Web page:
Another must see on Constitution Avenue is the Paseo de los Presidentes, or Presidents' Lane. I was shocked to learn that since the US took possession of Puerto Rico after the Spanish-American War in 1898 , only NINE of the TWENTY-ONE sitting Presidednts have taken time to visit this important US Territory. (No wonder many of the Puerto Ricans, who can't vote and have no representation in Congress, want to become an independent nation.)

Theodore Roosevelt visited in 1908 after a trip to the Panama Canal, and Herbert Hoover visited in 1931:

Franklin D. Roosevelt, pictured here with his dog Fala and one of only three statues that show him in his wheelchair, visited in 1934, and Harry S. Truman visited in 1948:

Dwight D. Eisenhower visited twice, to and from a trip to Brazil in 1960, and John F. Kennedy visited in 1961:

Lyndon B. Johnson visited in 1968, but never left the Air Force base and did no hobnobbing with local officials, and Gerald R. Ford visited in 1976:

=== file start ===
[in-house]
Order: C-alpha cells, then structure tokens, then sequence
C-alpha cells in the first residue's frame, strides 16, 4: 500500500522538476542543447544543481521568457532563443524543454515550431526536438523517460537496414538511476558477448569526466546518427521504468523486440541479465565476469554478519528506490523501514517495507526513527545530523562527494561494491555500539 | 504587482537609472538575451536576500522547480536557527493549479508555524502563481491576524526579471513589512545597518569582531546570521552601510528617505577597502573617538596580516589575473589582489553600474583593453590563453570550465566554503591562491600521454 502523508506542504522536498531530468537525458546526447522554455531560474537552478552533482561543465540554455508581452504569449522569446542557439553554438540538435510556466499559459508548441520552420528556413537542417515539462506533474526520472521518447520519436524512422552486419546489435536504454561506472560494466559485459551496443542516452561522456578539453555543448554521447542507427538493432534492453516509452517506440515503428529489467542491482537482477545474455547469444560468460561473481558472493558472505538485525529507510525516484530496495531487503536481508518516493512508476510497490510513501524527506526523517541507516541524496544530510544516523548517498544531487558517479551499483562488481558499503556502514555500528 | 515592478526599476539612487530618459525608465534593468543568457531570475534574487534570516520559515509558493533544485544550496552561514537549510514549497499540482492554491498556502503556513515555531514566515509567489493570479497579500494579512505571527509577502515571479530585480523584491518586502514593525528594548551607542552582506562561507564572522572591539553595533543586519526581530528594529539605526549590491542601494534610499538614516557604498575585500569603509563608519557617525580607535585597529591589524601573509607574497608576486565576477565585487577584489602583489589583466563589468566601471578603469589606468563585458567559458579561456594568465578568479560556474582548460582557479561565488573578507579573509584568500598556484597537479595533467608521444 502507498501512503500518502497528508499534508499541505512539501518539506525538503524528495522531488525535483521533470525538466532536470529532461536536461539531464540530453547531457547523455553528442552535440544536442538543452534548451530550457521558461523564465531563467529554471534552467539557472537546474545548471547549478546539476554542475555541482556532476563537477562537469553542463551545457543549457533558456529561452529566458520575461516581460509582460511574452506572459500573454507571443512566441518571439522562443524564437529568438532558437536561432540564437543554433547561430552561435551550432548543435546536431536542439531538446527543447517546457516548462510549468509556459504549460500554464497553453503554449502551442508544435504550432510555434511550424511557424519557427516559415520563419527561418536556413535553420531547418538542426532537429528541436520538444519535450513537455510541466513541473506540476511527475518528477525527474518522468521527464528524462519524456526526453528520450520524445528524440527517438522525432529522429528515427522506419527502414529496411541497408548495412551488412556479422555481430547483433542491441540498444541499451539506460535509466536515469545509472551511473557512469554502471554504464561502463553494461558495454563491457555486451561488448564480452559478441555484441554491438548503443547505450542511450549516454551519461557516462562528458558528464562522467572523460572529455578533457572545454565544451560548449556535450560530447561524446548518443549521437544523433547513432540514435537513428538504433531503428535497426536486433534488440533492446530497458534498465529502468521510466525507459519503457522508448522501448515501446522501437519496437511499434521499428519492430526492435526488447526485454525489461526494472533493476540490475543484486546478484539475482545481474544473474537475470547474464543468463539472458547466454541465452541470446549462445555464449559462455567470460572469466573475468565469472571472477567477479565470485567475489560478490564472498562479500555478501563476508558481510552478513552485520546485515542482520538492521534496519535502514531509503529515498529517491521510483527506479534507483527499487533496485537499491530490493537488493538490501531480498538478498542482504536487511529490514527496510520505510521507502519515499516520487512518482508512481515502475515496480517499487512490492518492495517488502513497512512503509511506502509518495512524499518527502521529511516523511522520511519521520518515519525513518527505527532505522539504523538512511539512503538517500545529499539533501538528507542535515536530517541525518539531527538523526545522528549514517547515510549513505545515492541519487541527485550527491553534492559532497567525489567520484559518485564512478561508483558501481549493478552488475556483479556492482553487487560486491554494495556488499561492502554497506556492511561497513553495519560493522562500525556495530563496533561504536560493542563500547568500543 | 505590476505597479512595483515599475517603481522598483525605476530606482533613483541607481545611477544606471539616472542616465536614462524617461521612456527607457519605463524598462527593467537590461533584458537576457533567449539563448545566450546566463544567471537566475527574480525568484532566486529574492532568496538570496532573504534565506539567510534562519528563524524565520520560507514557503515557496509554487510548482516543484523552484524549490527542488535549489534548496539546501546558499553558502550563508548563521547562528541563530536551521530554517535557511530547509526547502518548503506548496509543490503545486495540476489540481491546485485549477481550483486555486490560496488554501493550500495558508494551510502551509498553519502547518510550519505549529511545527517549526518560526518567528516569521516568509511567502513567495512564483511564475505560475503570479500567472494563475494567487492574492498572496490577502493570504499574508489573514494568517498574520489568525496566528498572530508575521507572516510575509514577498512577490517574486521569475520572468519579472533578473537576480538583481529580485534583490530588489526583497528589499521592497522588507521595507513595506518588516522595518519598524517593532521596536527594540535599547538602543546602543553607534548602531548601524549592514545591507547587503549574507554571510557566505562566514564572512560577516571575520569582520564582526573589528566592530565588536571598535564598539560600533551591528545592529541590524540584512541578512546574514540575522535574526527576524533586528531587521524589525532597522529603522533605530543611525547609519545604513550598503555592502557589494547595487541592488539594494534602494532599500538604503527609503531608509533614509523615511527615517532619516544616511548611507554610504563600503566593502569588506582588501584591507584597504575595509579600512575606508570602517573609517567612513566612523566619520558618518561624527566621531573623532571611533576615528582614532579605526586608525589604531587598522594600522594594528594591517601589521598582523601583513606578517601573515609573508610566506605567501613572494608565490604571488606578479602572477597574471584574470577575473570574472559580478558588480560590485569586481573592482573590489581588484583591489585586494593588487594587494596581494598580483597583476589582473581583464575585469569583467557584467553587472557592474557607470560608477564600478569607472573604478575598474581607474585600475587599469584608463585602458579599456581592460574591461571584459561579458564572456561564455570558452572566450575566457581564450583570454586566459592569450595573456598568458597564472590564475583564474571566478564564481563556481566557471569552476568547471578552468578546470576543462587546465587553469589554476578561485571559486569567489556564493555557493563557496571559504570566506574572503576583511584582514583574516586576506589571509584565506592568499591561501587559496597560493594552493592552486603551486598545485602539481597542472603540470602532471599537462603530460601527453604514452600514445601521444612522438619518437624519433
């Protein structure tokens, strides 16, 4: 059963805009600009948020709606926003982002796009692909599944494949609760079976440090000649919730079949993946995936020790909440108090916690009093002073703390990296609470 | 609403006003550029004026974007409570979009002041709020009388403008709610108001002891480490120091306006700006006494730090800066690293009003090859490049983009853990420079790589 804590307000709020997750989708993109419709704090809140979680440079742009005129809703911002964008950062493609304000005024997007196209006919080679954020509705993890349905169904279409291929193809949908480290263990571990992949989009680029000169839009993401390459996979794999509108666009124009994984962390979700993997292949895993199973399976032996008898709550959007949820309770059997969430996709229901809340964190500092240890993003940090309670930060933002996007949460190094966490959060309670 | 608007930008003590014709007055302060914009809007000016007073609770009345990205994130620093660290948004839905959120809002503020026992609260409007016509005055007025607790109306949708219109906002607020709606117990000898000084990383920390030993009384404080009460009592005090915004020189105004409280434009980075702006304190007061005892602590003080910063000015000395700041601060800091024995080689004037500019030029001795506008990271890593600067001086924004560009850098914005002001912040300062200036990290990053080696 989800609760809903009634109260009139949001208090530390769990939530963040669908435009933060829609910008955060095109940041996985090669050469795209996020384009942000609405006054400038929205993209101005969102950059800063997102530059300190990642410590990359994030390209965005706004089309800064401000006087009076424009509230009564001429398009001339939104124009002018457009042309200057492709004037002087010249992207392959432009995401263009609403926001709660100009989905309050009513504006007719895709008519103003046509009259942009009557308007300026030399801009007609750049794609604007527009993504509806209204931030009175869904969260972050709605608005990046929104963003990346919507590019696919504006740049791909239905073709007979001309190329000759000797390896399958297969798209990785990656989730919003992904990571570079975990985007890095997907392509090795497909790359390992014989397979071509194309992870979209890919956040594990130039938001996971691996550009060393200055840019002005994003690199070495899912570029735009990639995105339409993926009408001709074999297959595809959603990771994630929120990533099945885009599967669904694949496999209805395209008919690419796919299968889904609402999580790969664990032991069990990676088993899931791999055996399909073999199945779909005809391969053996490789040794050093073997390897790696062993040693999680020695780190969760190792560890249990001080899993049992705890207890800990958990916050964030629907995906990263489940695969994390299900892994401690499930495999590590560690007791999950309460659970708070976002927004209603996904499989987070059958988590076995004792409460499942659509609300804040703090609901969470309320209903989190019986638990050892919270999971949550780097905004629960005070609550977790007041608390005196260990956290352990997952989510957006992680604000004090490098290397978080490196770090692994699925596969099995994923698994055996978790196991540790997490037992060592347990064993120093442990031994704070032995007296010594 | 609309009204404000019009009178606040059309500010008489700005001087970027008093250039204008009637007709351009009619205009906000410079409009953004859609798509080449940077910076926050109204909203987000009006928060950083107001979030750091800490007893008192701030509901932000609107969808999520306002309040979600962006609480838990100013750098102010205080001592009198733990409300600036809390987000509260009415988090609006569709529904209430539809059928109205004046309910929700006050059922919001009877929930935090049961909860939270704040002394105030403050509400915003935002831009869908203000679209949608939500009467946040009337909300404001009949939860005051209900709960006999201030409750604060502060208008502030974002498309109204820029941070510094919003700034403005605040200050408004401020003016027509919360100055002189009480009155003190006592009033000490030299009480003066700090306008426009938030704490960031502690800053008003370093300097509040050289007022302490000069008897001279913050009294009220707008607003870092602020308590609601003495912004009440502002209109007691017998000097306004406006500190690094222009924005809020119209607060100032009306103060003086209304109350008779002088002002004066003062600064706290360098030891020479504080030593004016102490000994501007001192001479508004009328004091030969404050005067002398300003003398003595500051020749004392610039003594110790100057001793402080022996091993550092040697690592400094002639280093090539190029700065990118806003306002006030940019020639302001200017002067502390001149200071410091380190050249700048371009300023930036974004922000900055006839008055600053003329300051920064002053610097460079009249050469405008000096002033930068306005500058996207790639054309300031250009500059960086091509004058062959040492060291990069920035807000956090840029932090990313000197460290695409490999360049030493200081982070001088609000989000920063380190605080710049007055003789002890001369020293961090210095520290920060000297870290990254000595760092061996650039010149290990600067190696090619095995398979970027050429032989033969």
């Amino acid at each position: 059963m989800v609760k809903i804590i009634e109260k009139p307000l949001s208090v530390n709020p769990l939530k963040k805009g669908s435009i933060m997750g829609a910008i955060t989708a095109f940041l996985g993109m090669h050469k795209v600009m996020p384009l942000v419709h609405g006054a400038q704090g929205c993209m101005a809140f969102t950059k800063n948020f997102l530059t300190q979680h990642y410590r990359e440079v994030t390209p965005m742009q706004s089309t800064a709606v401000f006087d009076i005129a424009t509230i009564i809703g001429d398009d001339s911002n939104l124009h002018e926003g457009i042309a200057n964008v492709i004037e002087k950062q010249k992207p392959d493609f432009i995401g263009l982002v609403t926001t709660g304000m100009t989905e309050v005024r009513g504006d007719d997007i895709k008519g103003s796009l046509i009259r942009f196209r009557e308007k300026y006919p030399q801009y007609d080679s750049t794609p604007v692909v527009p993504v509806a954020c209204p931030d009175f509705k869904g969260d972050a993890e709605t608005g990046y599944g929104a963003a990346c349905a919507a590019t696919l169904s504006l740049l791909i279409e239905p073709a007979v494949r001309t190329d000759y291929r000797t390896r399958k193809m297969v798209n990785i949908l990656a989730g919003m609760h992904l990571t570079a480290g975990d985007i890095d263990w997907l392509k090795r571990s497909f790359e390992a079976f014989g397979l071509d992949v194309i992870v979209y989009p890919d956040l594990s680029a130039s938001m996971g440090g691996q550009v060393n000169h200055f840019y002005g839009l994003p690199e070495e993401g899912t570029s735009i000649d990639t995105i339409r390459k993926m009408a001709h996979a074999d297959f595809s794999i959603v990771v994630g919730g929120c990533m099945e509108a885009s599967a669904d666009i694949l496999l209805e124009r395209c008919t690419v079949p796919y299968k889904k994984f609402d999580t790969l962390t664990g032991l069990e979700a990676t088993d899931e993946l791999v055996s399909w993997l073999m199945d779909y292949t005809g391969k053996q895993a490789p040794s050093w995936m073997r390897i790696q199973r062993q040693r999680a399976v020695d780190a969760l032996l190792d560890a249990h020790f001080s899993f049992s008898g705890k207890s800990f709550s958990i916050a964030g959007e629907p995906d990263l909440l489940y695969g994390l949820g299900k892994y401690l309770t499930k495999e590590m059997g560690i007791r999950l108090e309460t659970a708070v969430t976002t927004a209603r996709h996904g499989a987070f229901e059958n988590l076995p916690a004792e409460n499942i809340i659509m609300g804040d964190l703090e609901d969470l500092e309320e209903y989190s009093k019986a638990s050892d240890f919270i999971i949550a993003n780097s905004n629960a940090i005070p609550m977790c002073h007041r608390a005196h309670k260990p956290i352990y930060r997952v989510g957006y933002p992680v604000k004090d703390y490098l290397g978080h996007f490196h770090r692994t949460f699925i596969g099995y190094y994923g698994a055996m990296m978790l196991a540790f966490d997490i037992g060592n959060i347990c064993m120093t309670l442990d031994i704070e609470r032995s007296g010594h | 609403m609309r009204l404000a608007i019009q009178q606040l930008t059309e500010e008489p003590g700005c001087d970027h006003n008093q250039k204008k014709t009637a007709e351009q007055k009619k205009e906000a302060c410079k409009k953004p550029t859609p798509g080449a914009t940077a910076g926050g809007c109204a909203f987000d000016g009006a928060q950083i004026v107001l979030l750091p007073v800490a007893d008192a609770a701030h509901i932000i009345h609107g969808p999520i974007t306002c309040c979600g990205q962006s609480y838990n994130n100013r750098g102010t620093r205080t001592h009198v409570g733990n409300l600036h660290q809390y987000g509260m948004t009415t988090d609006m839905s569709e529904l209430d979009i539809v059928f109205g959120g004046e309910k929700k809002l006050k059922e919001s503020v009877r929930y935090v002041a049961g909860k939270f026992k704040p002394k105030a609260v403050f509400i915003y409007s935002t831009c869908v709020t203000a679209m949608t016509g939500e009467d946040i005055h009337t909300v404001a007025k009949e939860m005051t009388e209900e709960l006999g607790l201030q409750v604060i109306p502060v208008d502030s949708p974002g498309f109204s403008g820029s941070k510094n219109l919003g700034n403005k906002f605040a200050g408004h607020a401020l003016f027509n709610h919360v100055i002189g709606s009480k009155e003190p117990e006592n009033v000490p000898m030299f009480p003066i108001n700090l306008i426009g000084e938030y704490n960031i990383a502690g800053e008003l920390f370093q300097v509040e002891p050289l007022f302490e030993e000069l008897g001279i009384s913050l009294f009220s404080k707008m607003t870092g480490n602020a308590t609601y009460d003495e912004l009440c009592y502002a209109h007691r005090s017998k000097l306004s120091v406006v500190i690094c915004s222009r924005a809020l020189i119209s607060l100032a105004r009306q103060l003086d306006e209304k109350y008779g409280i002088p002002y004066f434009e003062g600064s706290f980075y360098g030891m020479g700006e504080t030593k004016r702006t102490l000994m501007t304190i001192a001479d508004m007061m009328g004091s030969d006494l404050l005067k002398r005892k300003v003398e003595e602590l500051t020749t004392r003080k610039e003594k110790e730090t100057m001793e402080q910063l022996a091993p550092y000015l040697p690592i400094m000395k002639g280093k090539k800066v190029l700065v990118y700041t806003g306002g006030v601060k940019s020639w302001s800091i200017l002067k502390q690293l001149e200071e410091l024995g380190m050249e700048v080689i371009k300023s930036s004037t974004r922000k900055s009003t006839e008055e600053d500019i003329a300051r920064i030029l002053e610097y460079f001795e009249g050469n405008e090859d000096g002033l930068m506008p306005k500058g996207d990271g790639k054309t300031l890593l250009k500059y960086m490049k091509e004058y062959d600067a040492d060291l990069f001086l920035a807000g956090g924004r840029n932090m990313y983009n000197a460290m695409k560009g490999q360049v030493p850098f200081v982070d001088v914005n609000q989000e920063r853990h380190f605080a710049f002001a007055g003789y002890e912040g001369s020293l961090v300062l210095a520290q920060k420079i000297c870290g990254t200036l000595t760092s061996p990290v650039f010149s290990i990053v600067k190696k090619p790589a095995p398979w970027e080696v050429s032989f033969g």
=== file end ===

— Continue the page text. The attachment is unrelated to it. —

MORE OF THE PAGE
Barack Obama visited for four hours in 2011, and in that short period of time he visited the executive mansion, had lunch at a local restaurant, gave interviews to a local Univision TV reporter, and attended a Democratic National Committee event that grossed a million dollars for his campaign:

Only nine Presidents. Wow. This bothers me. Puerto Rico has a population of 3.4 million people, more people than TWENTY of our fifty states. Puerto Ricans are citizens of the United States and pay federal taxes (but not personal income taxes), and yet our Presidents don't see fit to visit them. I would guess that since they can't vote and don't have representation in Congress, they are of no benefit to the President. That just doesn't seem right.

On a totally DIFFERENT note: Altar de tu Patria (Altar of Your Homeland):

I love the World War II memorial, and I love the fact that Puerto Ricans helped in the "defense of the nation."  We definitely take these folks for granted:


Unfortunately, the capitol building itself was closed on the morning we were there because of some big event that was happening later in the day. We were disappointed.

Then we tried the front door. It opened. Three of us--my sister Chris, her husband Stan, and I--stepped inside. No alarms went off. No armed guards came rushing to kick us out.

OOOOOH, super pretty!

Look at the cool ceiling!

There was a lady over in a corner who looked like she was cleaning, and she glanced our way (more than once), but she didn't say anything. That was a good sign. Why not walk into the next room?

WOW! It's the Dome Room! Look at that gorgeous dome!


Four triangular panels surround the dome, each depicting a scene from the country's history:




Beautiful arched ceilings connect the panels: